Dr. Greenfield: The people I see of course are the people who realize it’s gotten to a point where it’s really interfering with their lives. It’s impacted their school work or their work or their legal status or relationship or health in some way. They’ve been in an accident or God forbid they caused an accident. The average person who is using it too much, which is probably most of us, they’re not going to come see me. We have to find other ways to reach the masses with regard to the technology. Just stand on a line in a bank or anywhere.
The Neurobiology of Addiction
Dr. Greenfield: Nobody can be present without a dose of distraction that they’re using with their devices. Smartphones are really the hypodermic of choice at this point because they’re not only a portal to the internet but to everything on it, through social media and Google and all the other platforms. They supply notifications, and we know from basic neurobiology of addiction that the anticipation of a reward is actually quite elevating of dopamine. People actually look forward to the distraction that they’re going to get and that hit they’re going to get. You have to take control over the technology because left to its own devices, no pun intended, the technology will take control of you.
Turn off or limit your cell phone notifications because what we know is that hit you get from the expectancy of getting that message or that update or that email or that text or that Instagram shot is what keeps people checking it. Essentially, what the smartphone becomes is the world’s smallest slot machine. You keep checking it because every once in a while, something good shows up or something important. That keeps you impacted over and over and over again.
Setting up the notifications can help because then you’re only going to check it when you need to check it, as opposed to when it wants you to check it. The other thing you can do is have text-free days. Have a day where you leave it on or leave it off. Leave it in your car. I will purposely leave it. If I’m going out to do an errand, I will actually leave the phone and not take it with me. Believe me, I actually feel some withdrawal when I do that.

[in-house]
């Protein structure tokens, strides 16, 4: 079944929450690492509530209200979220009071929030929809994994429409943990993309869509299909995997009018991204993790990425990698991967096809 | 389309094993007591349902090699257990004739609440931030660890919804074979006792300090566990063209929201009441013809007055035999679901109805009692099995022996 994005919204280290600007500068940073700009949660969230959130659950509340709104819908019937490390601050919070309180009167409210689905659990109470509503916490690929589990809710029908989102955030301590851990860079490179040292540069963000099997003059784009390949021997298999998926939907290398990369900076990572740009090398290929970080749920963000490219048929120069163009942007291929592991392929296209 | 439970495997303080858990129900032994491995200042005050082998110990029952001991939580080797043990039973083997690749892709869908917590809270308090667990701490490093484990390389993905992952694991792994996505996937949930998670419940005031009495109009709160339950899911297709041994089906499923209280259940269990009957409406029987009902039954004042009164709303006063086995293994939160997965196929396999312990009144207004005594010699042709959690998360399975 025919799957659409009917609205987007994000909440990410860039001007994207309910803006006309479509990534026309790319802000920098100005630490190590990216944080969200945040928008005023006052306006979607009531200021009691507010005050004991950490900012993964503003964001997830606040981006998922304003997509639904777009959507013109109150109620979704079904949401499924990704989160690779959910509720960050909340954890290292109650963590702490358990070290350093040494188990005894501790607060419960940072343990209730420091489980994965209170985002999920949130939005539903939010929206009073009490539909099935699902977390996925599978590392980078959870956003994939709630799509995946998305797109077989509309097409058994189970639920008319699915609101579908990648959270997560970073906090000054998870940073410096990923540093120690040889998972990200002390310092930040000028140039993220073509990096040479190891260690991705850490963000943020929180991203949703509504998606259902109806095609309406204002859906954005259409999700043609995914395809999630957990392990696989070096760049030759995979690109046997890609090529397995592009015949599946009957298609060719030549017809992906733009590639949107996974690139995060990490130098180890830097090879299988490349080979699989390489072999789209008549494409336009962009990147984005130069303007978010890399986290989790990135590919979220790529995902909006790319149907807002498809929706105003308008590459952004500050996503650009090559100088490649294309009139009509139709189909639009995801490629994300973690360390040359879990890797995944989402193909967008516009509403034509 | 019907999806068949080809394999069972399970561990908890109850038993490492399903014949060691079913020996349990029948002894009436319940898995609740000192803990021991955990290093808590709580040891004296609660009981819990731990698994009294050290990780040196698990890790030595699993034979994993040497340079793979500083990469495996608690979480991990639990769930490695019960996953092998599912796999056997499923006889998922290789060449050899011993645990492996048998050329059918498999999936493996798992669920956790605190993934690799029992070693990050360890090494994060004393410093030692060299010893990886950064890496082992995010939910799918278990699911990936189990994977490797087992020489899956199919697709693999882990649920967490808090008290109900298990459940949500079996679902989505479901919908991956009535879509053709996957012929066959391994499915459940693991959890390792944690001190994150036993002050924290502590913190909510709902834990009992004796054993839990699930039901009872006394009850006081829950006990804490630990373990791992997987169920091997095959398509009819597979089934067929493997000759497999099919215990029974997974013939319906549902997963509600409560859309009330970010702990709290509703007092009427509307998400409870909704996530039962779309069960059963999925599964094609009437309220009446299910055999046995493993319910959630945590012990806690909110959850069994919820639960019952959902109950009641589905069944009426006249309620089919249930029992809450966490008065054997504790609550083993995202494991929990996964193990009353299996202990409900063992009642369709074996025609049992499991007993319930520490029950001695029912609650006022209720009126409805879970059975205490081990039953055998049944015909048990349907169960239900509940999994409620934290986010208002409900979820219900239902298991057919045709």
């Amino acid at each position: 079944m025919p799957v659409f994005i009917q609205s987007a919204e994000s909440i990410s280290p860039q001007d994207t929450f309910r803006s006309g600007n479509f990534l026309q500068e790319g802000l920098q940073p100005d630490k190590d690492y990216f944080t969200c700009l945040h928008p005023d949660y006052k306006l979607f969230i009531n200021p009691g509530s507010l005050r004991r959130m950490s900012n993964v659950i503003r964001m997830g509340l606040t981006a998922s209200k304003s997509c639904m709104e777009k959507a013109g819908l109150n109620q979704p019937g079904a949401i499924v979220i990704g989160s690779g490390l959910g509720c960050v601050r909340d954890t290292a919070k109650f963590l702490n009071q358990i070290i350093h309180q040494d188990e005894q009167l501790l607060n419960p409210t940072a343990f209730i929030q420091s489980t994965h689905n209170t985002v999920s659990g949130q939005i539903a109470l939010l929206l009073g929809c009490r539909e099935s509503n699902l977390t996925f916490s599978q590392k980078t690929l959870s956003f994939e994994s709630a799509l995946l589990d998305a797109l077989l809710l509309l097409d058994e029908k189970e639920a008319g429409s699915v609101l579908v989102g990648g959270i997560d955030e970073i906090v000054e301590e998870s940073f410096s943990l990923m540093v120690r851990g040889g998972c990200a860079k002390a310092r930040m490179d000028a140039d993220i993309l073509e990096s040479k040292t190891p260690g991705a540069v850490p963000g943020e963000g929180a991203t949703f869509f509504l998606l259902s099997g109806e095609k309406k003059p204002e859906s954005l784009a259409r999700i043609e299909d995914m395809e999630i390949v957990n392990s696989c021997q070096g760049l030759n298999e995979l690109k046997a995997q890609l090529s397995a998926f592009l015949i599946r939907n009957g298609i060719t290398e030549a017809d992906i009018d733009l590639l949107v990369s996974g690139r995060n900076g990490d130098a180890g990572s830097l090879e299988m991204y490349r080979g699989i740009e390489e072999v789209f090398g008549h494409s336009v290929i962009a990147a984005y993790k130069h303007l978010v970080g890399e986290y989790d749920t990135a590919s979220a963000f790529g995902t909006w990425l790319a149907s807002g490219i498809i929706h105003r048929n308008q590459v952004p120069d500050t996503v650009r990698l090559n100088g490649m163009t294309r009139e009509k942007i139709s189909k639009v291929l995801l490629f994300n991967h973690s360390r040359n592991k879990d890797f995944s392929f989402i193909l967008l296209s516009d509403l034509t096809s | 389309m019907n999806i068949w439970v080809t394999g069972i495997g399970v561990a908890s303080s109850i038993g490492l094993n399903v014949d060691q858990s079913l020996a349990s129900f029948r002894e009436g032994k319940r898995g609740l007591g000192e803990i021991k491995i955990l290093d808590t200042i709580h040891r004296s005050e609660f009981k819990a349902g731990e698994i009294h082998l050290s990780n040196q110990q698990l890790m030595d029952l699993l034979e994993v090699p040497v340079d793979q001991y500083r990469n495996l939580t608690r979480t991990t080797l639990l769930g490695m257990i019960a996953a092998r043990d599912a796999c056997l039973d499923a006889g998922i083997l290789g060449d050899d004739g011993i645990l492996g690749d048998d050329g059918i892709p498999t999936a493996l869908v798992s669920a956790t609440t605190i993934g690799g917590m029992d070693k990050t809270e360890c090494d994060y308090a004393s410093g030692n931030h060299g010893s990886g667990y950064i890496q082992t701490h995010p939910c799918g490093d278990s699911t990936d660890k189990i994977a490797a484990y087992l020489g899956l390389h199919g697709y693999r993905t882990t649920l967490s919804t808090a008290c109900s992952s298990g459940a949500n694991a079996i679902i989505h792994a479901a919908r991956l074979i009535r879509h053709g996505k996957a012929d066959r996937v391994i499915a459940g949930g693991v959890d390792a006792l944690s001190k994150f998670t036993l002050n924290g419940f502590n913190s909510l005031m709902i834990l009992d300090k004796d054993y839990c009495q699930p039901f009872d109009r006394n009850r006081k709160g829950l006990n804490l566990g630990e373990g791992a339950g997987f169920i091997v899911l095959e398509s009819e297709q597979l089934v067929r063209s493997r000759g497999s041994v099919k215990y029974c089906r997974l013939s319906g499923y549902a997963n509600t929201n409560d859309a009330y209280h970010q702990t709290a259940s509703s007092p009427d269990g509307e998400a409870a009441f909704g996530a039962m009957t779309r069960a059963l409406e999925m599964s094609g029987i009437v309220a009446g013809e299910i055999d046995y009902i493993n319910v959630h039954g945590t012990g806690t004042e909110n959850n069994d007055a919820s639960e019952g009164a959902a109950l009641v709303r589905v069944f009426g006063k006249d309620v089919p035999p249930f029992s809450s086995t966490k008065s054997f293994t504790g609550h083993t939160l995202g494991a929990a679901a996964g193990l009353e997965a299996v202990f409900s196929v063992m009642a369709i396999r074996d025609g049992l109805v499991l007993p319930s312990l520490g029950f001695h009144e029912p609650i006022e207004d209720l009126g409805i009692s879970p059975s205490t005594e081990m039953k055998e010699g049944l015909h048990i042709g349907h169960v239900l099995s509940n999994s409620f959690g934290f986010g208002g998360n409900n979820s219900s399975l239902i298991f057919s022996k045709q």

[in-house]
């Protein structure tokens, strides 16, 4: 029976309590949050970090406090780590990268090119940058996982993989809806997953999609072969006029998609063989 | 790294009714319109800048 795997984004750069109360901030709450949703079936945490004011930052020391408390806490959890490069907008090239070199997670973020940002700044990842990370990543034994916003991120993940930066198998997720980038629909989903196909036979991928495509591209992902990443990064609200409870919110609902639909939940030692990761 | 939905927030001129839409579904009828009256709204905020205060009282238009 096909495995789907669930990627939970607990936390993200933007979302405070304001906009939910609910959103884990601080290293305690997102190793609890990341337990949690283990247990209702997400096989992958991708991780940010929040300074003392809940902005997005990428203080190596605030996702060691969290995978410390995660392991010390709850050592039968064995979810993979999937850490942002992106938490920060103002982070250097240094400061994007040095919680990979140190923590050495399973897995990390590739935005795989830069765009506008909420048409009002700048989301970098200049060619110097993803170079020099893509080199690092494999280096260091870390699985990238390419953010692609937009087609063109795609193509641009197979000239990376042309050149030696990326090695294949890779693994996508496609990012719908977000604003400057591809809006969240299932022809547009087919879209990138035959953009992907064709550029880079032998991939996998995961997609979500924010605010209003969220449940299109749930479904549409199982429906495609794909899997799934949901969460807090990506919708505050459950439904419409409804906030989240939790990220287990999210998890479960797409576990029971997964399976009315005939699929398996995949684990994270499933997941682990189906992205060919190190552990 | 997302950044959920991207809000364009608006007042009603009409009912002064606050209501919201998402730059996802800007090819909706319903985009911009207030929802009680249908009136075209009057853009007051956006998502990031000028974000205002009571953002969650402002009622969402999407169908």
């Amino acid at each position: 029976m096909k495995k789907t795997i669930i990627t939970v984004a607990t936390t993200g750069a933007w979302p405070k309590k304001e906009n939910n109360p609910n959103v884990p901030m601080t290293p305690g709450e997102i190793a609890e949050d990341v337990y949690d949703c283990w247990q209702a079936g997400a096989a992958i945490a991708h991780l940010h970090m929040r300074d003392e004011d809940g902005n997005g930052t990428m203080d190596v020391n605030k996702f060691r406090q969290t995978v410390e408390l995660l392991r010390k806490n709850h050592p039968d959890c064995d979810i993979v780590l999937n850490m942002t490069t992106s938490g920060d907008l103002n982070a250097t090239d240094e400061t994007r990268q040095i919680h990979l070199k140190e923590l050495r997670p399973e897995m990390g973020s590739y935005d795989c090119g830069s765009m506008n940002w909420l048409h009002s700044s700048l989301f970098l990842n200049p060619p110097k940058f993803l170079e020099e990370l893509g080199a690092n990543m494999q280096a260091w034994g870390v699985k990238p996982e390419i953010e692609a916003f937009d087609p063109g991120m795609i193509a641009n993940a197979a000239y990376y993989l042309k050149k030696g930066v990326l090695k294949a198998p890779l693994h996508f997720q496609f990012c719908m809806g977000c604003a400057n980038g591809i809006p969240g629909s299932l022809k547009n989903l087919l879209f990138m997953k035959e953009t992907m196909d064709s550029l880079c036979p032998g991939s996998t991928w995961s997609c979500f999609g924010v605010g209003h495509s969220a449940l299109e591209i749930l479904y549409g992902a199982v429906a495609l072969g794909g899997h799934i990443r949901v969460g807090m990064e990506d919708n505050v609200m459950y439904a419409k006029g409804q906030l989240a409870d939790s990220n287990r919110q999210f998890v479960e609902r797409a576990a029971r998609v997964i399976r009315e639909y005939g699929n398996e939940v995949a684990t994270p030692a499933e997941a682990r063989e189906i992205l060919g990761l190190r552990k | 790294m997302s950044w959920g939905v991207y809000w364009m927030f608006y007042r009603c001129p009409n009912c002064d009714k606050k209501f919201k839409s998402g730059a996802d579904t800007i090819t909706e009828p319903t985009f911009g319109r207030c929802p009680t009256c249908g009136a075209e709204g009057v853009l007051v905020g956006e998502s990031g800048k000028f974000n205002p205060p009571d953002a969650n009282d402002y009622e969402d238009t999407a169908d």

DR. HALLOWELL: It’s interesting because to do this interview with you, I left my smartphone in another room. Normally, when I’m sitting here doing these interviews, I have it right next to me.
Dr. Greenfield: There you go.
DR HALLOWELL: When I noticed I didn’t have it with me, I felt a twinge of discomfort. Now I’m really glad I don’t have it next to me.
Dr. Greenfield: It’s distracting.
DR. HALLOWELL: Yes. Also, you’ll discover that it’s not so bad. In fact, it’s nice not having it with you.
Dr. Greenfield: You can satisfy the time during the day that you’re going to check your phone once an hour. You can leave the ringer on for a phone call. Nobody uses these things for phone calls anymore. They use them for other things. The big thing you’ll hear is, “Well, what happens if there’s an emergency?” “Well, if it’s an emergency, I suppose people could call you.”
DR. HALLOWELL: I’m so glad to have you as a friend and colleague. You really are a pioneer in the field.
Dr. Greenfield: Thank you for having me.
DR. HALLOWELL: One of the world’s leading experts, Dr. David Greenfield. It’s been a real pleasure to talk with you. Thank you so much for coming on.
Dr. Greenfield: It’s a pleasure to talk with you as well.
DR. HALLOWELL: If you would like to get in touch with Dr. Greenfield, we’ll put a link to his website, which is virtual-addiction.com on our website.